In Chicago, the office of the inspector general issues a quarterly report running dozens of pages describing the findings and results of its office. In Houston, the quarterly report amounts to simple tallies of cases closed. It took a public information request and a state Attorney General’s ruling to obtain all of the complaints fielded by its inspector general office. Even then the city attorney’s office violated the state’s open records law by failing to provide the records in a timely fashion.
And the office that was once said to be revamped via an executive order from Mayor Annise Parker has yet to issue a report on its findings over the past year.
The former FBI agent, Robert Doguim, hired to lead the office, stepped down. His last day was Friday. He lasted 14 months in the job and left on what he said were good terms. He also provided some candid advice to City Attorney David Feldman on how the office might operate in the future.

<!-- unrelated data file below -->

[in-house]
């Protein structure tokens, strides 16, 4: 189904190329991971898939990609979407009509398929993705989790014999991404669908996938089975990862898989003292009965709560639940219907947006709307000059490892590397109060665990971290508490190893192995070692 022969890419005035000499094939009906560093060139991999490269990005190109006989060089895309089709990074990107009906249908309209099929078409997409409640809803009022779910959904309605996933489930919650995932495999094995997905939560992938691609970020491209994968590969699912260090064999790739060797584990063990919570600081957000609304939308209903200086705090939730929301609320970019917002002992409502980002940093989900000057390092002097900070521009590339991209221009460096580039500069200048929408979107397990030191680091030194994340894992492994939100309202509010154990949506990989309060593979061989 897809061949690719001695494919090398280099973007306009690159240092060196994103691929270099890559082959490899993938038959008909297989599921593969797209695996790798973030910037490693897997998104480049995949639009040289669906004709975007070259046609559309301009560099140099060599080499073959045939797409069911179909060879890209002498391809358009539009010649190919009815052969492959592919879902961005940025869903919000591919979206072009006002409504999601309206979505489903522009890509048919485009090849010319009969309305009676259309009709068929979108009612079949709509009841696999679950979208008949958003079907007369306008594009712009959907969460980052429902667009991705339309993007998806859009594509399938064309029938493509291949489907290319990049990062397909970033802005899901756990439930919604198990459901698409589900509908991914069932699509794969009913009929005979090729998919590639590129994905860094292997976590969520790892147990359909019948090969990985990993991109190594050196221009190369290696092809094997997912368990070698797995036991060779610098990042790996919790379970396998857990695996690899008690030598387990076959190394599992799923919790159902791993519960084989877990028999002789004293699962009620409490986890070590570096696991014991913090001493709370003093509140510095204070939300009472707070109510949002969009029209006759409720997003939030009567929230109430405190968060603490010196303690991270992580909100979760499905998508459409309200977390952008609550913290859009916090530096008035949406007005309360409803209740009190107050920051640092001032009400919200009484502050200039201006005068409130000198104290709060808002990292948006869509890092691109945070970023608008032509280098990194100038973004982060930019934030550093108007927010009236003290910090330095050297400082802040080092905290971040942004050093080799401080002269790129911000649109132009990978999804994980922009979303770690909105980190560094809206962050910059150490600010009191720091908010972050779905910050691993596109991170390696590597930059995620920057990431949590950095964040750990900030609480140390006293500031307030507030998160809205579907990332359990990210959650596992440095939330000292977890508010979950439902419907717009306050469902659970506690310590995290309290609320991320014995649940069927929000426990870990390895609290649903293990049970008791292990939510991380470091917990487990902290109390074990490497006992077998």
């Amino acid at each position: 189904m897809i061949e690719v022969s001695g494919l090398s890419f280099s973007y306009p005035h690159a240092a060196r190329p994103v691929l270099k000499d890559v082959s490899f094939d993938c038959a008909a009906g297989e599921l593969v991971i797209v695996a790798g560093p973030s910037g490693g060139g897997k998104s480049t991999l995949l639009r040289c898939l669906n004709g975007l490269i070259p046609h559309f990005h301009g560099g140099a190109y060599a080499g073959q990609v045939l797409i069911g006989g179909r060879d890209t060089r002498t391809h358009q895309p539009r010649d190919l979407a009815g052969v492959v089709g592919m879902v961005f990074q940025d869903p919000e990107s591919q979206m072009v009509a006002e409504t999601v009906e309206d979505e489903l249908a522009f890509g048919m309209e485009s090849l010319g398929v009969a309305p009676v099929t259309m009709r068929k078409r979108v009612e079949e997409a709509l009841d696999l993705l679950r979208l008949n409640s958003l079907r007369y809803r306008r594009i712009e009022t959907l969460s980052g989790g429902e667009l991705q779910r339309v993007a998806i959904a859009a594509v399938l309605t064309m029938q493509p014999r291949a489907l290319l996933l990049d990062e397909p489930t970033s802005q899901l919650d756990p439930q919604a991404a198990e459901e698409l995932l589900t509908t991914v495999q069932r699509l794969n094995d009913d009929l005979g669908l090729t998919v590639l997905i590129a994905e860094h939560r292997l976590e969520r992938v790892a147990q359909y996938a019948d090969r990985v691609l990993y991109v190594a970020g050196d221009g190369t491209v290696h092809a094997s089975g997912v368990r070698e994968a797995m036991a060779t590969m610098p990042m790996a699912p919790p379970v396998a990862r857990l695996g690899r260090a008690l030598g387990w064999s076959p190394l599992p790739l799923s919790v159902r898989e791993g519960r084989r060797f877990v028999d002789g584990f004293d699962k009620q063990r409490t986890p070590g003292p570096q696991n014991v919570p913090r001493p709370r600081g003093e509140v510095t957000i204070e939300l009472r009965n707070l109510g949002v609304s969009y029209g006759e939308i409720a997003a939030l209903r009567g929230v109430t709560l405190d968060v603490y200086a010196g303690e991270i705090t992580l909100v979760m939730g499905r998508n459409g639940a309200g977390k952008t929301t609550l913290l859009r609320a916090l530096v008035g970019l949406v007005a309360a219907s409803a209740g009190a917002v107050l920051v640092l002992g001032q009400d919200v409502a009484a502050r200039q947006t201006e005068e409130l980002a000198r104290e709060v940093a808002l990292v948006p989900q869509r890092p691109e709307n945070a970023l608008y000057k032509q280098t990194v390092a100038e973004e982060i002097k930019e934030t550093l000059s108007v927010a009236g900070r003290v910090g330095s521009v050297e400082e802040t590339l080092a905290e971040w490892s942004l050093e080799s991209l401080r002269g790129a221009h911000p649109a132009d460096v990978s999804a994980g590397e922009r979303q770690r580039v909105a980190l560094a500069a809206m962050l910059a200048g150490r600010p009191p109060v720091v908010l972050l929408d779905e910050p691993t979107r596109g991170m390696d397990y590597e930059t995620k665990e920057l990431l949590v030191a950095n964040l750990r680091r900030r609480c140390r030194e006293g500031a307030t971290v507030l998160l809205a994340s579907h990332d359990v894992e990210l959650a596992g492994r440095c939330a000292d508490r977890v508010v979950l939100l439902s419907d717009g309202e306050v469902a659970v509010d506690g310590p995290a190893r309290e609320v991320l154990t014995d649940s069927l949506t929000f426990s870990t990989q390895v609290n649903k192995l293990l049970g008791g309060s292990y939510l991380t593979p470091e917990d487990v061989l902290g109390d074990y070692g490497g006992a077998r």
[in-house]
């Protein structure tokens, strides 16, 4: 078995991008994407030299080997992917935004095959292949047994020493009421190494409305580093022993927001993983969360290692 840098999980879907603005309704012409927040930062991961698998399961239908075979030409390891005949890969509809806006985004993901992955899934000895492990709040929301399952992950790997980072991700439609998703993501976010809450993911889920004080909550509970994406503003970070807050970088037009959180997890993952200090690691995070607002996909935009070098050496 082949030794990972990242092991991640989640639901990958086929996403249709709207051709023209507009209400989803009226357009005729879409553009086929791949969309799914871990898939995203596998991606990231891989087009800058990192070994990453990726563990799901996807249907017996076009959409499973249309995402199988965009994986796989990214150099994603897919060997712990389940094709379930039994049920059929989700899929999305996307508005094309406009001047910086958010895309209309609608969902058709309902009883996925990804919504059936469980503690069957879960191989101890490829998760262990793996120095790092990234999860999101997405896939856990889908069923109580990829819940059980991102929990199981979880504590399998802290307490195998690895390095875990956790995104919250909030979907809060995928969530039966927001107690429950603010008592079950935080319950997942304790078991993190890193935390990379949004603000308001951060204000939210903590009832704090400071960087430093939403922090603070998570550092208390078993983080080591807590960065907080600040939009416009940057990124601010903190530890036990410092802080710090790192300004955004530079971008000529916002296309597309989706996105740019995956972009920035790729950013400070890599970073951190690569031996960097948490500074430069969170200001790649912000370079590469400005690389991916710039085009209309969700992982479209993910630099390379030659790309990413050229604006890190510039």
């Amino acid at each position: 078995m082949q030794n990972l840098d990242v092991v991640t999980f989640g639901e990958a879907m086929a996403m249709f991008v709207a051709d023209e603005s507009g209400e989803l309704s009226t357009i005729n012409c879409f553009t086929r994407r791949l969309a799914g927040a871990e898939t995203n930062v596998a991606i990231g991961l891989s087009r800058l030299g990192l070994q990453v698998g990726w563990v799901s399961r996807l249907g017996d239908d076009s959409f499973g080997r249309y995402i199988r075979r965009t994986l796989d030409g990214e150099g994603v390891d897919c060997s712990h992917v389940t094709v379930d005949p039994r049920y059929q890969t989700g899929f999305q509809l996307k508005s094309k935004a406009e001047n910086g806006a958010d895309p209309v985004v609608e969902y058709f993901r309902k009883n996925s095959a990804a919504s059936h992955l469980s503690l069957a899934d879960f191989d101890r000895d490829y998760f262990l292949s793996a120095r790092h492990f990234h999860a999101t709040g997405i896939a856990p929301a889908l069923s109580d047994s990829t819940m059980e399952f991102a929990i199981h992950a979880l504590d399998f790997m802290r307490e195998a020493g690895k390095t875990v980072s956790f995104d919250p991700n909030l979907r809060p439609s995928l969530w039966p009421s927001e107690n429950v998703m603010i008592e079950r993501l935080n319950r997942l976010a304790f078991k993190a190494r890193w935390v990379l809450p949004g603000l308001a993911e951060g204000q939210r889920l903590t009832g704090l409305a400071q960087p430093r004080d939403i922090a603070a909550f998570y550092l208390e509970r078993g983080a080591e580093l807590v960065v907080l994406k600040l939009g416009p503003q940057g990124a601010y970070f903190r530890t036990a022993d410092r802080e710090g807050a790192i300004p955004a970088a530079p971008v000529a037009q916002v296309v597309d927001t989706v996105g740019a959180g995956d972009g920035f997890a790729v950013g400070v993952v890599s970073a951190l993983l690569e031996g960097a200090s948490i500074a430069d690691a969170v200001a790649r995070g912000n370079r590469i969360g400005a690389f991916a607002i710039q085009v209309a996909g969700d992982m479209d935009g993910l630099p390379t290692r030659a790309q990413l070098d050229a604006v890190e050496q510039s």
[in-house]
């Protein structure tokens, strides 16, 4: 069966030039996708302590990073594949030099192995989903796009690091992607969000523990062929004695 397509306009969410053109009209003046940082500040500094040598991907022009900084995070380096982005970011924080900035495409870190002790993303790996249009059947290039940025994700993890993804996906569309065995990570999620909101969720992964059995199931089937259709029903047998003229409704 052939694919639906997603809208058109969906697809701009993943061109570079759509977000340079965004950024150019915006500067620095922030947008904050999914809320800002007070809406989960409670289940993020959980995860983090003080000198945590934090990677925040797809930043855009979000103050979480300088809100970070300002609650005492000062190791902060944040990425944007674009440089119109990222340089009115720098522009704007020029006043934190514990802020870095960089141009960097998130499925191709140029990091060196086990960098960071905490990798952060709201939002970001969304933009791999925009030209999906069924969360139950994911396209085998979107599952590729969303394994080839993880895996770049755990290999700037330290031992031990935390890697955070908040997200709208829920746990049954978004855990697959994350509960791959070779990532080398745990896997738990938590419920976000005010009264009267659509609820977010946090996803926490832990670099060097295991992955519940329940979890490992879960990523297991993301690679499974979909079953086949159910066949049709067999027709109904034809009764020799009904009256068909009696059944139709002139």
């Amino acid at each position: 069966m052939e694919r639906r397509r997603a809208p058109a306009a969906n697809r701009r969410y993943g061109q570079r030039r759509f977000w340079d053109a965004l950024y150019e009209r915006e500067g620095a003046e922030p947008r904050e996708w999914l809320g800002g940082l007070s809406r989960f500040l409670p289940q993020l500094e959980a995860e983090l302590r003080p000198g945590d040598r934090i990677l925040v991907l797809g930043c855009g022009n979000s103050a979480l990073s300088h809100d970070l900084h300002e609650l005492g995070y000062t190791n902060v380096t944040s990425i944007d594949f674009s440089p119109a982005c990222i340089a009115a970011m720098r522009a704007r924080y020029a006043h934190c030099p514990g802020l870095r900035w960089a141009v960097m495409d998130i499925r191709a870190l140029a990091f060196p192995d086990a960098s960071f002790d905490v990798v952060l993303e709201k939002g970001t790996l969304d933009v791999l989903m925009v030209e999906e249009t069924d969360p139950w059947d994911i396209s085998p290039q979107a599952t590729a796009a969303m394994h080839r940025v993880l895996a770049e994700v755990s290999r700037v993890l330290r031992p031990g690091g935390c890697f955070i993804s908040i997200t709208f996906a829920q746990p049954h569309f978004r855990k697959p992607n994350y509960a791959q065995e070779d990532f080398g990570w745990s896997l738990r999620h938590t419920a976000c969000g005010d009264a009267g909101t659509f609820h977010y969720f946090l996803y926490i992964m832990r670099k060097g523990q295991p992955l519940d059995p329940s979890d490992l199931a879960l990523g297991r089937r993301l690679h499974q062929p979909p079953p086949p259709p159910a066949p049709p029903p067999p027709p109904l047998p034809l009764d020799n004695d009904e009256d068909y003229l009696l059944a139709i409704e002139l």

Be sure to read the entire Texas Watchdog piece.
We don’t have a big problem with Mayor Parker moving the Office of Inspector General under the Mayor’s Office in an effort to raise its prominence and authority, but as with many mayoral initiatives, the follow-through seemed lacking, and the Texas Watchdog story strongly implies that Dogium is departing because of lack of authority to do the job as he thinks it should be done.
Unfortunately, that’s not entirely surprising. Houston pols (and Texas pols generally, for that matter) like some oversight on ethics and transparency, but not too much oversight — hence the toothless nature of so many of these entities and their lack of independence (ultimately, Dogium is right that the office probably needs to be more autonomous, certainly not under the authority of the city attorney, who is usually a political ally of the mayor).